In what looks like its biggest offline advertising deal to date, Google has struck a deal with XM Satellite Holdings to automatically insert adds on the service’s nonmusic channels.
According to a statement, Google will serve the ads via dMarc’s media network on XM stations. XM has about 7 million paid subscribers. The deal will potentially allow XM to increase revenue with advertisers while decreasing the cost to serve those ads.
Google has said it will be integrating the dMarc platform into AdWords by the fourth quarter of this year. AdWord’s customers will then be able to place satellite and terrestrial spots on the air.
Google CEO Eric Schmidt said during the company’s second-quarter earnings call that DMarc’s staff was completely integrated with Google’s, and that Google was testing radio ads nationally as well as internationally.
XM leads the satellite radio market and reported a 56 percent increase in customers over the last year. According to the company’s 2Q06 results, XM increased its revenue year over year, but it also increased its net losses, in part due to the increased cost of acquiring customers.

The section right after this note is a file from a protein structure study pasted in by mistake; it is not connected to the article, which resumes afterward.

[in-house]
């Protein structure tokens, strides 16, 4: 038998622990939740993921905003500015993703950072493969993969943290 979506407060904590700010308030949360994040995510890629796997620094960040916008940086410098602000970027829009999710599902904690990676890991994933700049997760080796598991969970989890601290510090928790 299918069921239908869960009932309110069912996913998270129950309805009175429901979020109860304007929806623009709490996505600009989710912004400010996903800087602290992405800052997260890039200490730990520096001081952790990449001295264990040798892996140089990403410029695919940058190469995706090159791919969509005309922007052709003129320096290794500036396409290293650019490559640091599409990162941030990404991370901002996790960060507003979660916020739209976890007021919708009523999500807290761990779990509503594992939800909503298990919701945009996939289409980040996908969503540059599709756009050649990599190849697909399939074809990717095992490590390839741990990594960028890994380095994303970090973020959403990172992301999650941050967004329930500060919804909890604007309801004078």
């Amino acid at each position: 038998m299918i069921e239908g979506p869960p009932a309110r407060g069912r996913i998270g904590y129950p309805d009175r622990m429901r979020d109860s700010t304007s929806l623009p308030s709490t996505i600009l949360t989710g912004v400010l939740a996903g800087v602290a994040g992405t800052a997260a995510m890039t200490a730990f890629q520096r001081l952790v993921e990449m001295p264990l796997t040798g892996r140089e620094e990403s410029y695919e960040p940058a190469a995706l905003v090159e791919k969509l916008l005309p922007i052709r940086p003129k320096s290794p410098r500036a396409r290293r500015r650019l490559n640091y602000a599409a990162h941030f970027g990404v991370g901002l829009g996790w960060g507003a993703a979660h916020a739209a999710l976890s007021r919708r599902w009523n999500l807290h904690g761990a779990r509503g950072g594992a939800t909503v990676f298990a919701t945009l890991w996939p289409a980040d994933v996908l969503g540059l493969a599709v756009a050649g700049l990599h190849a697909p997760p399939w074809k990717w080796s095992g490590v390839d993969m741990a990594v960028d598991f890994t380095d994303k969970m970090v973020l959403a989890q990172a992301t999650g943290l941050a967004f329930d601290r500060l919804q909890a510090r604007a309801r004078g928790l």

XM’s main competition in the satellite market is Sirius, which has less than five million subscribers and revenues of $150 million.
Google has experimented with offline advertising before. Its first experiment, brokering ad pages for magazines, has not fared well. Google has also been making inroads into the auto market, where satellite radio is also popular.